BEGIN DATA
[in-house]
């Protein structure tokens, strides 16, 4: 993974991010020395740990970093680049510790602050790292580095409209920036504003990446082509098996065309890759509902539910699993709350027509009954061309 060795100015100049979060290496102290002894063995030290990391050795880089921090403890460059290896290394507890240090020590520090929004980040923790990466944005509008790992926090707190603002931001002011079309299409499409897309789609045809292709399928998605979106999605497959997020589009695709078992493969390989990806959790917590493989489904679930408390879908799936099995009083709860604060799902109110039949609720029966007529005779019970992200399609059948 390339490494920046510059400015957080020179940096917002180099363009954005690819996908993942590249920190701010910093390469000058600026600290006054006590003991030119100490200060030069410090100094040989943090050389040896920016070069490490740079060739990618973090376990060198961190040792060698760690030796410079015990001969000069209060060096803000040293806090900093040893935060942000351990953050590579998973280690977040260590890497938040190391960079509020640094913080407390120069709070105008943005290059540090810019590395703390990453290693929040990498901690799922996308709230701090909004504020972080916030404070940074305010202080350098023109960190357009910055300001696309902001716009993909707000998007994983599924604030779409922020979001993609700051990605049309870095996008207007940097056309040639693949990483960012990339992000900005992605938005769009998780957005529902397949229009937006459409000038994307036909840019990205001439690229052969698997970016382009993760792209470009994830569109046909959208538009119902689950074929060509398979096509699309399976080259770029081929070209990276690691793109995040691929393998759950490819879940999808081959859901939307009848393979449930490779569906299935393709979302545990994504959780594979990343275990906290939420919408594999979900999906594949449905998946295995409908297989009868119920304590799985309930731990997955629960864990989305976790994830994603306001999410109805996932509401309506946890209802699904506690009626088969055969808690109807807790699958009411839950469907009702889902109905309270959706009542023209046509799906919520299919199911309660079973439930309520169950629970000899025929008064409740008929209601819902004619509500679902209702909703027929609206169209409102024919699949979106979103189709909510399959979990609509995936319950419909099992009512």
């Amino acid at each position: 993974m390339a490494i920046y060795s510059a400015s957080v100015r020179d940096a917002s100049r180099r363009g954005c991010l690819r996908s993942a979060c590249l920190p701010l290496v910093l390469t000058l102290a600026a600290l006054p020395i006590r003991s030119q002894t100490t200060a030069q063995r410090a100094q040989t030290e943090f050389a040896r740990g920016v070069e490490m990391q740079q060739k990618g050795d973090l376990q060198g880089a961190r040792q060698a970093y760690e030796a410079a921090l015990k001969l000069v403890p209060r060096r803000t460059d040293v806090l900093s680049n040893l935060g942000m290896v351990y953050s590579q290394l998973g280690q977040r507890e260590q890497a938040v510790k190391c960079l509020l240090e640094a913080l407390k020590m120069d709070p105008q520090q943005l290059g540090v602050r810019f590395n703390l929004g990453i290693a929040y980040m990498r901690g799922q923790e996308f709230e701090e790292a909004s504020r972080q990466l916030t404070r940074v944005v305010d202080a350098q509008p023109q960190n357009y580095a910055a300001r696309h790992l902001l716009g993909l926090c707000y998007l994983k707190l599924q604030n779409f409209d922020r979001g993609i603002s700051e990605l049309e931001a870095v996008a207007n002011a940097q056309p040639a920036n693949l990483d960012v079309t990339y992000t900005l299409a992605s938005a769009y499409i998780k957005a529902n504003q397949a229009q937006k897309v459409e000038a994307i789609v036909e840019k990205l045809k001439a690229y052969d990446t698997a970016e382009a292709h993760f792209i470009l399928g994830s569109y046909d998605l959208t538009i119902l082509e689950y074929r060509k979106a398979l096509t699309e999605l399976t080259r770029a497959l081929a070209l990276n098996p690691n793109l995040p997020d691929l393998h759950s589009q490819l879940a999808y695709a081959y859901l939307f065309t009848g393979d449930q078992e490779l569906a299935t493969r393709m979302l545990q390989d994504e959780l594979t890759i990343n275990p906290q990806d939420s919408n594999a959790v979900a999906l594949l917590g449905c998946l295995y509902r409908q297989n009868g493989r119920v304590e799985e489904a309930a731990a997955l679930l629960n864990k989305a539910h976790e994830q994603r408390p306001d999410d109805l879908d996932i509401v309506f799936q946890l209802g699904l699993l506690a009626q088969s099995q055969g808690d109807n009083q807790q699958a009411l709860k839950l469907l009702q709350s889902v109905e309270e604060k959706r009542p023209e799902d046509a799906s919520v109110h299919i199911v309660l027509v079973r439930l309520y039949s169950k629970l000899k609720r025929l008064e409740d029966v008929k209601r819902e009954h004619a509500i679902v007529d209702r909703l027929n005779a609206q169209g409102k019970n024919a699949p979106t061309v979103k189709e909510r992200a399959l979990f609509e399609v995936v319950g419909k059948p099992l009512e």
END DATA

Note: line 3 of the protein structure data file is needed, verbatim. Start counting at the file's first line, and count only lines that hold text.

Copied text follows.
């Amino acid at each position: 993974m390339a490494i920046y060795s510059a400015s957080v100015r020179d940096a917002s100049r180099r363009g954005c991010l690819r996908s993942a979060c590249l920190p701010l290496v910093l390469t000058l102290a600026a600290l006054p020395i006590r003991s030119q002894t100490t200060a030069q063995r410090a100094q040989t030290e943090f050389a040896r740990g920016v070069e490490m990391q740079q060739k990618g050795d973090l376990q060198g880089a961190r040792q060698a970093y760690e030796a410079a921090l015990k001969l000069v403890p209060r060096r803000t460059d040293v806090l900093s680049n040893l935060g942000m290896v351990y953050s590579q290394l998973g280690q977040r507890e260590q890497a938040v510790k190391c960079l509020l240090e640094a913080l407390k020590m120069d709070p105008q520090q943005l290059g540090v602050r810019f590395n703390l929004g990453i290693a929040y980040m990498r901690g799922q923790e996308f709230e701090e790292a909004s504020r972080q990466l916030t404070r940074v944005v305010d202080a350098q509008p023109q960190n357009y580095a910055a300001r696309h790992l902001l716009g993909l926090c707000y998007l994983k707190l599924q604030n779409f409209d922020r979001g993609i603002s700051e990605l049309e931001a870095v996008a207007n002011a940097q056309p040639a920036n693949l990483d960012v079309t990339y992000t900005l299409a992605s938005a769009y499409i998780k957005a529902n504003q397949a229009q937006k897309v459409e000038a994307i789609v036909e840019k990205l045809k001439a690229y052969d990446t698997a970016e382009a292709h993760f792209i470009l399928g994830s569109y046909d998605l959208t538009i119902l082509e689950y074929r060509k979106a398979l096509t699309e999605l399976t080259r770029a497959l081929a070209l990276n098996p690691n793109l995040p997020d691929l393998h759950s589009q490819l879940a999808y695709a081959y859901l939307f065309t009848g393979d449930q078992e490779l569906a299935t493969r393709m979302l545990q390989d994504e959780l594979t890759i990343n275990p906290q990806d939420s919408n594999a959790v979900a999906l594949l917590g449905c998946l295995y509902r409908q297989n009868g493989r119920v304590e799985e489904a309930a731990a997955l679930l629960n864990k989305a539910h976790e994830q994603r408390p306001d999410d109805l879908d996932i509401v309506f799936q946890l209802g699904l699993l506690a009626q088969s099995q055969g808690d109807n009083q807790q699958a009411l709860k839950l469907l009702q709350s889902v109905e309270e604060k959706r009542p023209e799902d046509a799906s919520v109110h299919i199911v309660l027509v079973r439930l309520y039949s169950k629970l000899k609720r025929l008064e409740d029966v008929k209601r819902e009954h004619a509500i679902v007529d209702r909703l027929n005779a609206q169209g409102k019970n024919a699949p979106t061309v979103k189709e909510r992200a399959l979990f609509e399609v995936v319950g419909k059948p099992l009512e």